November 10, 2007
Manila Film Premiere: The
Call of the Entrepreneur
From left to right: Bobby Laviña, BCBP president, Fr.
Robert Sirico, Acton Institute president and Ramon Lopez,
PCE executive director
Media, the Friedrich Naumann
Foundation (FNF) and the Brotherhood
of Christian Businessmen and Professionals
(BCBP) hosted the
Manila film premiere of The
Call of the Entrepreneur
on 10 November 2007 at the Ateneo
Professional Schools, Makati City.
The film looks into the lives of three different entrepreneurs:
a merchant banker, a dairy farmer and a refugee from China. In
discussing the role of individuals in creating wealth, the film
dispels the criticism that entrepreneurs are
“greedy capitalists,” and that business and Christian
ethics are incompatible. On the contrary, it shows that entrepreneurship
is a morally legitimate vocation, producing ideas and innovations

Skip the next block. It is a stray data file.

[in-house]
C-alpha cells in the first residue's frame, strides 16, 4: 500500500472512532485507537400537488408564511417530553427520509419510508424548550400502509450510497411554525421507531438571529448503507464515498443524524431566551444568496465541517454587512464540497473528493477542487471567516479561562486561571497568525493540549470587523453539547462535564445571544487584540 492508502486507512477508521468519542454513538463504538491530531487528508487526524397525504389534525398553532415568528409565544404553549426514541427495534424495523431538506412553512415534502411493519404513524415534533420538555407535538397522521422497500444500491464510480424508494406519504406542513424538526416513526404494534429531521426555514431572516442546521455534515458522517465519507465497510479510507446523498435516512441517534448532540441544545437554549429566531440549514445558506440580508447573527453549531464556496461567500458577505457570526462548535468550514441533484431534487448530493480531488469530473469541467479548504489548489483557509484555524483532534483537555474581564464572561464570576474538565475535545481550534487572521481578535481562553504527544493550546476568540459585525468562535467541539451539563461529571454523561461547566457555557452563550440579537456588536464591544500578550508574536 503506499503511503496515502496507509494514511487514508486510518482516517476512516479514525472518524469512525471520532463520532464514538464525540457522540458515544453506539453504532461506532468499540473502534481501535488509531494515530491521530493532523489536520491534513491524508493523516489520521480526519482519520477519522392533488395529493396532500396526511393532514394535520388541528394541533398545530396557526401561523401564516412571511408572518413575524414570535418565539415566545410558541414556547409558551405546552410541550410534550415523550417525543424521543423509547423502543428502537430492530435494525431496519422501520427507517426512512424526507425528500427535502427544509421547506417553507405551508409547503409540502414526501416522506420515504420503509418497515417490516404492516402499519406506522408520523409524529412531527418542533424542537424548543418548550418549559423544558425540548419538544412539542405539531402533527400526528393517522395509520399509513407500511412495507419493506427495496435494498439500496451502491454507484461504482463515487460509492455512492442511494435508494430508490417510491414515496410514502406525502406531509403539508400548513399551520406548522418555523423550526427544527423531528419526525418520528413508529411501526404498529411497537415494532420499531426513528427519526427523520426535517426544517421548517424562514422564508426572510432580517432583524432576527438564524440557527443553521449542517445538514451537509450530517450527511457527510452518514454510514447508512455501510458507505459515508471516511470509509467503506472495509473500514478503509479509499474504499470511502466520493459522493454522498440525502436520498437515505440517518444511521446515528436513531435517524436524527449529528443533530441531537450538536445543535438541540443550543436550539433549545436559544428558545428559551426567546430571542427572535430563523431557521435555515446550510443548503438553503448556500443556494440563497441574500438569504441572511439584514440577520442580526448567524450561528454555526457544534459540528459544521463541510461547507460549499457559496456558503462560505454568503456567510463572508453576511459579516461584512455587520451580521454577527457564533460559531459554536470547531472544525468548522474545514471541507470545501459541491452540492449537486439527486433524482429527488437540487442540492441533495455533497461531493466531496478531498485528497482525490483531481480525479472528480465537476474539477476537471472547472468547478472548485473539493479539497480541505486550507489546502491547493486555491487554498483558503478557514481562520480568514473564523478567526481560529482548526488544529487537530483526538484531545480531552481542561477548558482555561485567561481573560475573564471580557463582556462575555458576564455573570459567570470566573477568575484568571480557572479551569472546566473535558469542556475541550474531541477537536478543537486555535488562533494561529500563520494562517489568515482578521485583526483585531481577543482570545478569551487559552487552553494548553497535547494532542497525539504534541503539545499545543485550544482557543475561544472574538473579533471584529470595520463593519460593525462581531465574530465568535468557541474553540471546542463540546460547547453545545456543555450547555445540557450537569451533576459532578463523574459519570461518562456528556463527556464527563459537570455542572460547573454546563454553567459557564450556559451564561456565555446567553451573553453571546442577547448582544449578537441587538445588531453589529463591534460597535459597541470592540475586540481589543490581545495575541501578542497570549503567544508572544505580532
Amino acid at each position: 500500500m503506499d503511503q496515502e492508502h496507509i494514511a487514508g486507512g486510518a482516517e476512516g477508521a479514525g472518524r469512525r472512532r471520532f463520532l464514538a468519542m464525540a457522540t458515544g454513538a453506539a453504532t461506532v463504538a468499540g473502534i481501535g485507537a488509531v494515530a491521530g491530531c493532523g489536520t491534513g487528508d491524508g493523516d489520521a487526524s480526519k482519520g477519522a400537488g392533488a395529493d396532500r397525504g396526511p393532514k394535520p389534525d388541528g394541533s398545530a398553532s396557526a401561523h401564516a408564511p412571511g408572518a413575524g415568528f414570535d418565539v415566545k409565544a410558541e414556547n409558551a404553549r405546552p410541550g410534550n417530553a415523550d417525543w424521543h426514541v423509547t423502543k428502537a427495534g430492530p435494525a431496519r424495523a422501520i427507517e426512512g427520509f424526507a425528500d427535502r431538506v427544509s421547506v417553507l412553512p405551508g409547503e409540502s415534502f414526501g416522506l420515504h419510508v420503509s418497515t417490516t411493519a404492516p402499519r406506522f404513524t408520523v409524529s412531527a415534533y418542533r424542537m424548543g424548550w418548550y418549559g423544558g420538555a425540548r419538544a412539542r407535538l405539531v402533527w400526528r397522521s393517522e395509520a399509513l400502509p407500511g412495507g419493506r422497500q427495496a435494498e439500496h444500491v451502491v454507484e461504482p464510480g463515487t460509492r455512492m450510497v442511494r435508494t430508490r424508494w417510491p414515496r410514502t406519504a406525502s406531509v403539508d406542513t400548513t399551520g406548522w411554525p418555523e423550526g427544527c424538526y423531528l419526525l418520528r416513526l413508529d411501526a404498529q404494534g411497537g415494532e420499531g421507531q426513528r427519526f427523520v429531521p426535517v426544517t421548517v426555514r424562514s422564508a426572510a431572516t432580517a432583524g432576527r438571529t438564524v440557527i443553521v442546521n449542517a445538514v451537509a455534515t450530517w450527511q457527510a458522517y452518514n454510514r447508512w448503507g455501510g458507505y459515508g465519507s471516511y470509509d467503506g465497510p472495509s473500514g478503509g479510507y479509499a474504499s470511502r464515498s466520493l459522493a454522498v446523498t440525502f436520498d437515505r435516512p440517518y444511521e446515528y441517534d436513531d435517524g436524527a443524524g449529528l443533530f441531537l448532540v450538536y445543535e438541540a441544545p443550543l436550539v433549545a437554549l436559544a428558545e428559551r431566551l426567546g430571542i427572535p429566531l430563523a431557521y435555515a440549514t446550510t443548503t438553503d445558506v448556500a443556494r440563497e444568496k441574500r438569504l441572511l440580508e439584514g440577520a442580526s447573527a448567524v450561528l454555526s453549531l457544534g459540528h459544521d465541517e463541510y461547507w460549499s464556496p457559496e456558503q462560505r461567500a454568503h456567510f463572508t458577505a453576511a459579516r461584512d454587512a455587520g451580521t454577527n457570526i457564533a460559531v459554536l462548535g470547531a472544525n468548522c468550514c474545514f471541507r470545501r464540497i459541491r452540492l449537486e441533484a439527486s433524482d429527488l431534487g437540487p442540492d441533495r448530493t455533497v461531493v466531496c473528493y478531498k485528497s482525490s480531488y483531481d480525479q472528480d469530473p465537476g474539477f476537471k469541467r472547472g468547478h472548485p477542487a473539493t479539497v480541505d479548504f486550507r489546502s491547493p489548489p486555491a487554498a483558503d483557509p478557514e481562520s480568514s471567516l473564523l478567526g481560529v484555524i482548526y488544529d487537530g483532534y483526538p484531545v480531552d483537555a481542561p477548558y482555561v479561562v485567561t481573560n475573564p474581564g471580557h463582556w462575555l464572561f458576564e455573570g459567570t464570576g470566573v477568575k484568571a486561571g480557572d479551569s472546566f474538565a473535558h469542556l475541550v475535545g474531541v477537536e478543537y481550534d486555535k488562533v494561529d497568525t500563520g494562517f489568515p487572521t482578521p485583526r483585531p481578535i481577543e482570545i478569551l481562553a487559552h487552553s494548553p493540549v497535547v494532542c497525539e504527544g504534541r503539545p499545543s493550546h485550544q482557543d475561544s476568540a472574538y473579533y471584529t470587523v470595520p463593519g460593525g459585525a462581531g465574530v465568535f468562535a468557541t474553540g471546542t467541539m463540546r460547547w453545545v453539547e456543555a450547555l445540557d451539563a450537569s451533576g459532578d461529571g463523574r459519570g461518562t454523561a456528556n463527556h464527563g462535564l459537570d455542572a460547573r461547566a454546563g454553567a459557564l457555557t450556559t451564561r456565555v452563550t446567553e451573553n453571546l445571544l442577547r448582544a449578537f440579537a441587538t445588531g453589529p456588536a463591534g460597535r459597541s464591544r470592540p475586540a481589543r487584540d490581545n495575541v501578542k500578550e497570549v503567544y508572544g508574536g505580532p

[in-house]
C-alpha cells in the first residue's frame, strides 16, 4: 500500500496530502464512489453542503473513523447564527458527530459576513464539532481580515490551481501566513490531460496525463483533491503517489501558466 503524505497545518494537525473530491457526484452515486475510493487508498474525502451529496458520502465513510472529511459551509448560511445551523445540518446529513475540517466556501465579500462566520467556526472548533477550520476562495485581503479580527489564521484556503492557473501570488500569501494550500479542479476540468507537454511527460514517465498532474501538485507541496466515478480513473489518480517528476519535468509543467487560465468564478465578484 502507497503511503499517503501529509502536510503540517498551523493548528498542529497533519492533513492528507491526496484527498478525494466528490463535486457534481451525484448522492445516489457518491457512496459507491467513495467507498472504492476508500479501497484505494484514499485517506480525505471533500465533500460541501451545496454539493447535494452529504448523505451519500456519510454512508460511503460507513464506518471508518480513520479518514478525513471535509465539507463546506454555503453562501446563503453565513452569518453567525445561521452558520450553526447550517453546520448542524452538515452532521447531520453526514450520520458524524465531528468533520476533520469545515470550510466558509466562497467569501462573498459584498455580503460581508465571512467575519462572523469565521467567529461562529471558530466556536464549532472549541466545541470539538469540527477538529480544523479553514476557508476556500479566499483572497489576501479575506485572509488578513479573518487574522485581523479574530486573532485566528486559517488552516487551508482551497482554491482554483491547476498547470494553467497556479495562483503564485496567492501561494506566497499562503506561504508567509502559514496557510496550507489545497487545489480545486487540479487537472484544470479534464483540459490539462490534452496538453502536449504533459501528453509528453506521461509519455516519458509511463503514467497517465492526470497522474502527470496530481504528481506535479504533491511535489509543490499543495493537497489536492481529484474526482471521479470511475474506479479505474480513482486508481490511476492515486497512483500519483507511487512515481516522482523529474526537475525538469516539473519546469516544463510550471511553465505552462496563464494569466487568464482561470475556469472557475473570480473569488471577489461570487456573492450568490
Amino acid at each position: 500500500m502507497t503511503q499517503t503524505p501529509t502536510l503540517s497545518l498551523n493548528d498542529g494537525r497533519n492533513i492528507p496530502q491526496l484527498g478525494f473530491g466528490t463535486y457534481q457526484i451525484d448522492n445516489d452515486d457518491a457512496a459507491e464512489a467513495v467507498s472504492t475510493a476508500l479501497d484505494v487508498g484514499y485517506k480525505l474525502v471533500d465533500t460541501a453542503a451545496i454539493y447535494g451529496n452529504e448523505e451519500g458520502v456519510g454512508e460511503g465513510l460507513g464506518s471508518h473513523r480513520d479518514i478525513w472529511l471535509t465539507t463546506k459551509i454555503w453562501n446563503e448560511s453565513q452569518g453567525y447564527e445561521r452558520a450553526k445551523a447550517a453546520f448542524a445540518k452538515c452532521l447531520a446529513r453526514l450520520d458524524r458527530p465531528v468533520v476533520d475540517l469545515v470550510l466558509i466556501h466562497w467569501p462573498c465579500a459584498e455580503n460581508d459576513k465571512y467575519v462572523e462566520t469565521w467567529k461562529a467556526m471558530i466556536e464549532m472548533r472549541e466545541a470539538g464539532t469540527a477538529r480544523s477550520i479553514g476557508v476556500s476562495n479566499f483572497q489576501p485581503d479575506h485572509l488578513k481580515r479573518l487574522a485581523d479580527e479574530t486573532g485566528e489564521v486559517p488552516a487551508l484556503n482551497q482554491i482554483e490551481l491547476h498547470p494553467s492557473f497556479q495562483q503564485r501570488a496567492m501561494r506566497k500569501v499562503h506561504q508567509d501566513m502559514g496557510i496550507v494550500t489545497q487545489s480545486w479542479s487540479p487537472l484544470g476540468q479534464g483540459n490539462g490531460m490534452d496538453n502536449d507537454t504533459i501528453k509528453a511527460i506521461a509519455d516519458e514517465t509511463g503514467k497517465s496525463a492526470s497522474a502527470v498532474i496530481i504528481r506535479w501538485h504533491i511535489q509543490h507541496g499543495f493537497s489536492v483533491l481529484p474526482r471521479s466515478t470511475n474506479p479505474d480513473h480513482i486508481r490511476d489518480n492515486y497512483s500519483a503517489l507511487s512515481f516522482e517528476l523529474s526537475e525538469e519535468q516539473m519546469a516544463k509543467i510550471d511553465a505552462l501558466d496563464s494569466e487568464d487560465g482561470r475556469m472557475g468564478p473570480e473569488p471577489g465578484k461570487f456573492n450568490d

that benefit humanity.
FNF Resident Representative Siegfried Herzog welcomes the
After the film showing, Fr. Robert Sirico, president of Acton Institute
for the Study of Religion and Liberty, discussed the rationale behind
the film. “It is important that people understand and value
the role business people play in our economy,” said Fr. Sirico.
“Without the coordinating institution of entrepreneurship
the poor will not have their needs met
and societies will not have their hope for the future.”
The film premiere capped off the two day visit of Fr. Sirico
and Acton Executive Director Kris Mauren. While in the Philippines,
they had met with the Center
for Research and Communication, the BCBP, the Foundation for
Economic Freedom, the Philippine
Center for Entrepreneurship (PCE), the Bishops-Businessmen’s
Conference for Human Development and religious educators.
“Economic freedom is a key advocacy of the Friedrich Naumann
Foundation,” Siegfried Herzog, FNF resident representative,
pointed out. “That’s a concern we share with the Acton
Institute. The Call of the Entrepreneur
teaches us that
is not just useful from a utilitarian
standpoint, but that it has its own intrinsic moral justification
– it’s the precondition for people to develop their
as human beings,” he added.
“This is brought out by the emphasis on the creative side
of entrepreneurship. Liberalism and the Church have often had an
uneasy relationship. We are glad that we had this opportunity to
work together with the Acton Institute on a positive advocacy that
is imbued by deeply held shared values,” he concluded.